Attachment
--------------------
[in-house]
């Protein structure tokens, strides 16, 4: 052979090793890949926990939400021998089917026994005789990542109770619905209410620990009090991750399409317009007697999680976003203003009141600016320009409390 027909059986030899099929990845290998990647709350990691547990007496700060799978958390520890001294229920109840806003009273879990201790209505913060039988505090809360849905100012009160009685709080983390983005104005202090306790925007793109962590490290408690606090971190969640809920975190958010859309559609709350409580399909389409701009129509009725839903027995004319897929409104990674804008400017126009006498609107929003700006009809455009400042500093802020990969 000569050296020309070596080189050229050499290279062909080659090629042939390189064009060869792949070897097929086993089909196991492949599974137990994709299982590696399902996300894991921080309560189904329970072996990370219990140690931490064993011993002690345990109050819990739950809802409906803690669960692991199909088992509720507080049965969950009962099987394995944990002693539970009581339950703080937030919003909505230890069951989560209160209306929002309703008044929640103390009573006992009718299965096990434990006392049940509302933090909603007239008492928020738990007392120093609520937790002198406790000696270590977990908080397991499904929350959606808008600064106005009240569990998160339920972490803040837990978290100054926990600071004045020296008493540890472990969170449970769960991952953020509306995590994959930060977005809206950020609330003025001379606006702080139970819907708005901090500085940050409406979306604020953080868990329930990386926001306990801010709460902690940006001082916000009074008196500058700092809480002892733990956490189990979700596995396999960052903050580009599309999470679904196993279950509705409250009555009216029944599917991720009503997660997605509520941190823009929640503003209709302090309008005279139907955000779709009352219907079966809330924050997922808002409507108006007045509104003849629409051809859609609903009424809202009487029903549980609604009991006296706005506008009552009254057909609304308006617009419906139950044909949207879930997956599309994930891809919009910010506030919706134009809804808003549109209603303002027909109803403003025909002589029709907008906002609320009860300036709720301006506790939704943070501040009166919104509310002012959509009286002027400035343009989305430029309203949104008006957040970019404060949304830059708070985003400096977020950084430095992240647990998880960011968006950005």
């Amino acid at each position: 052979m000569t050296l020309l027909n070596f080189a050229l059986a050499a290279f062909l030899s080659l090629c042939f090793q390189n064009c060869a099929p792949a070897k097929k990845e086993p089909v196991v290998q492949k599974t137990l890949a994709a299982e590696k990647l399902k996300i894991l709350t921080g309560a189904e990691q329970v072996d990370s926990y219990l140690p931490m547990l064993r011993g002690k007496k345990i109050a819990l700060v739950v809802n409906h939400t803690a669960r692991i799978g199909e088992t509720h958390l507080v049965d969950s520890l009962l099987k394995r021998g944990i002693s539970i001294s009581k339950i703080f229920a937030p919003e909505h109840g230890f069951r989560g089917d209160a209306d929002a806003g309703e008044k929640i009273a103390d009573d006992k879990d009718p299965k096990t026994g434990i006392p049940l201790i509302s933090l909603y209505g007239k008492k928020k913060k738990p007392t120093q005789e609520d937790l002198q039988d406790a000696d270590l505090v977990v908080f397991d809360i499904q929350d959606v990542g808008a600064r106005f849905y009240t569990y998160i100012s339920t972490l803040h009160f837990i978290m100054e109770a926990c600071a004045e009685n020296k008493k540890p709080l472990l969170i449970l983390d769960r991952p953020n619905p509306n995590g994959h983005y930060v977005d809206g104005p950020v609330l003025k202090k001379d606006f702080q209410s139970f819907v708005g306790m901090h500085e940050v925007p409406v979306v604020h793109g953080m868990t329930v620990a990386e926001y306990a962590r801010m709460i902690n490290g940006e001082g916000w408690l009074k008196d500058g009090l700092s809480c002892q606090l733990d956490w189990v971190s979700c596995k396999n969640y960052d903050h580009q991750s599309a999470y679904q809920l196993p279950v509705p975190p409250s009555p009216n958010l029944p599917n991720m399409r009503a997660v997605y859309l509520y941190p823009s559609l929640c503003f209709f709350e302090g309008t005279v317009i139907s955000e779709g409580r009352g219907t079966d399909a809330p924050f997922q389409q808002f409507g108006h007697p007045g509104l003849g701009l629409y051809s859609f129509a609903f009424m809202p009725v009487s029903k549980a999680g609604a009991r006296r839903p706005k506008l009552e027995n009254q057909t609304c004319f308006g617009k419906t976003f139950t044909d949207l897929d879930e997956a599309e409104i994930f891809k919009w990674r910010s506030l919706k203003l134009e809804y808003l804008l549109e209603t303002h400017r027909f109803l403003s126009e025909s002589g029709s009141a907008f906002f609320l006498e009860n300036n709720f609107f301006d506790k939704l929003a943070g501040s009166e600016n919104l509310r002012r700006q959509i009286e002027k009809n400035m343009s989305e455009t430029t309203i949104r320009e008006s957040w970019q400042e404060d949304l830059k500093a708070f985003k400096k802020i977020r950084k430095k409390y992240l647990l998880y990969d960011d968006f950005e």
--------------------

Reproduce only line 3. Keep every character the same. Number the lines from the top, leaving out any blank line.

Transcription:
């Amino acid at each position: 052979m000569t050296l020309l027909n070596f080189a050229l059986a050499a290279f062909l030899s080659l090629c042939f090793q390189n064009c060869a099929p792949a070897k097929k990845e086993p089909v196991v290998q492949k599974t137990l890949a994709a299982e590696k990647l399902k996300i894991l709350t921080g309560a189904e990691q329970v072996d990370s926990y219990l140690p931490m547990l064993r011993g002690k007496k345990i109050a819990l700060v739950v809802n409906h939400t803690a669960r692991i799978g199909e088992t509720h958390l507080v049965d969950s520890l009962l099987k394995r021998g944990i002693s539970i001294s009581k339950i703080f229920a937030p919003e909505h109840g230890f069951r989560g089917d209160a209306d929002a806003g309703e008044k929640i009273a103390d009573d006992k879990d009718p299965k096990t026994g434990i006392p049940l201790i509302s933090l909603y209505g007239k008492k928020k913060k738990p007392t120093q005789e609520d937790l002198q039988d406790a000696d270590l505090v977990v908080f397991d809360i499904q929350d959606v990542g808008a600064r106005f849905y009240t569990y998160i100012s339920t972490l803040h009160f837990i978290m100054e109770a926990c600071a004045e009685n020296k008493k540890p709080l472990l969170i449970l983390d769960r991952p953020n619905p509306n995590g994959h983005y930060v977005d809206g104005p950020v609330l003025k202090k001379d606006f702080q209410s139970f819907v708005g306790m901090h500085e940050v925007p409406v979306v604020h793109g953080m868990t329930v620990a990386e926001y306990a962590r801010m709460i902690n490290g940006e001082g916000w408690l009074k008196d500058g009090l700092s809480c002892q606090l733990d956490w189990v971190s979700c596995k396999n969640y960052d903050h580009q991750s599309a999470y679904q809920l196993p279950v509705p975190p409250s009555p009216n958010l029944p599917n991720m399409r009503a997660v997605y859309l509520y941190p823009s559609l929640c503003f209709f709350e302090g309008t005279v317009i139907s955000e779709g409580r009352g219907t079966d399909a809330p924050f997922q389409q808002f409507g108006h007697p007045g509104l003849g701009l629409y051809s859609f129509a609903f009424m809202p009725v009487s029903k549980a999680g609604a009991r006296r839903p706005k506008l009552e027995n009254q057909t609304c004319f308006g617009k419906t976003f139950t044909d949207l897929d879930e997956a599309e409104i994930f891809k919009w990674r910010s506030l919706k203003l134009e809804y808003l804008l549109e209603t303002h400017r027909f109803l403003s126009e025909s002589g029709s009141a907008f906002f609320l006498e009860n300036n709720f609107f301006d506790k939704l929003a943070g501040s009166e600016n919104l509310r002012r700006q959509i009286e002027k009809n400035m343009s989305e455009t430029t309203i949104r320009e008006s957040w970019q400042e404060d949304l830059k500093a708070f985003k400096k802020i977020r950084k430095k409390y992240l647990l998880y990969d960011d968006f950005e």